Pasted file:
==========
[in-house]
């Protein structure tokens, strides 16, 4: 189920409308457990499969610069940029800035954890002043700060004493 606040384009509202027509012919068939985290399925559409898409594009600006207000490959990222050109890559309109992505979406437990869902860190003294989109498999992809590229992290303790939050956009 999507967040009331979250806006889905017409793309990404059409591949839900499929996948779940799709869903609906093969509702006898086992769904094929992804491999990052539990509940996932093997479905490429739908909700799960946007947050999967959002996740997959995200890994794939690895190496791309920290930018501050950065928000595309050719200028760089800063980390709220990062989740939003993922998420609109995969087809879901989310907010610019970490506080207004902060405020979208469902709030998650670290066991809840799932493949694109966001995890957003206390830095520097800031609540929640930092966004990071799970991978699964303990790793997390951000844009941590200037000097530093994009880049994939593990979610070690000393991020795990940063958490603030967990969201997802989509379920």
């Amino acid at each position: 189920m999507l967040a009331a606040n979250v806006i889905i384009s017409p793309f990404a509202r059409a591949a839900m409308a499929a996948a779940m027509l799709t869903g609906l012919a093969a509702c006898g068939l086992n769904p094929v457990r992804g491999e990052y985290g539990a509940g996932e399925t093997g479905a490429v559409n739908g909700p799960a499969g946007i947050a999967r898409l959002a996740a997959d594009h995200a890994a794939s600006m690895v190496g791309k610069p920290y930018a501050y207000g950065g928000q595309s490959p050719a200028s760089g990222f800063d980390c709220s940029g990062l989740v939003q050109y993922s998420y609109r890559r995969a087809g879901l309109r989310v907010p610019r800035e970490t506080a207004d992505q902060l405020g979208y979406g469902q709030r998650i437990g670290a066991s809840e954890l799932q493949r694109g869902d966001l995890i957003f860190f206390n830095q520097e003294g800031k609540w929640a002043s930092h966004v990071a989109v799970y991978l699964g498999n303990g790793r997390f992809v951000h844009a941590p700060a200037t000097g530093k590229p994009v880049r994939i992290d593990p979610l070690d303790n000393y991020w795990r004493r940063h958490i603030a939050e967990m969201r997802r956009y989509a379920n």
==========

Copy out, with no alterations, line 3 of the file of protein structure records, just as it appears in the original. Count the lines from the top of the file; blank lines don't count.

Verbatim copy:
């Amino acid at each position: 189920m999507l967040a009331a606040n979250v806006i889905i384009s017409p793309f990404a509202r059409a591949a839900m409308a499929a996948a779940m027509l799709t869903g609906l012919a093969a509702c006898g068939l086992n769904p094929v457990r992804g491999e990052y985290g539990a509940g996932e399925t093997g479905a490429v559409n739908g909700p799960a499969g946007i947050a999967r898409l959002a996740a997959d594009h995200a890994a794939s600006m690895v190496g791309k610069p920290y930018a501050y207000g950065g928000q595309s490959p050719a200028s760089g990222f800063d980390c709220s940029g990062l989740v939003q050109y993922s998420y609109r890559r995969a087809g879901l309109r989310v907010p610019r800035e970490t506080a207004d992505q902060l405020g979208y979406g469902q709030r998650i437990g670290a066991s809840e954890l799932q493949r694109g869902d966001l995890i957003f860190f206390n830095q520097e003294g800031k609540w929640a002043s930092h966004v990071a989109v799970y991978l699964g498999n303990g790793r997390f992809v951000h844009a941590p700060a200037t000097g530093k590229p994009v880049r994939i992290d593990p979610l070690d303790n000393y991020w795990r004493r940063h958490i603030a939050e967990m969201r997802r956009y989509a379920n």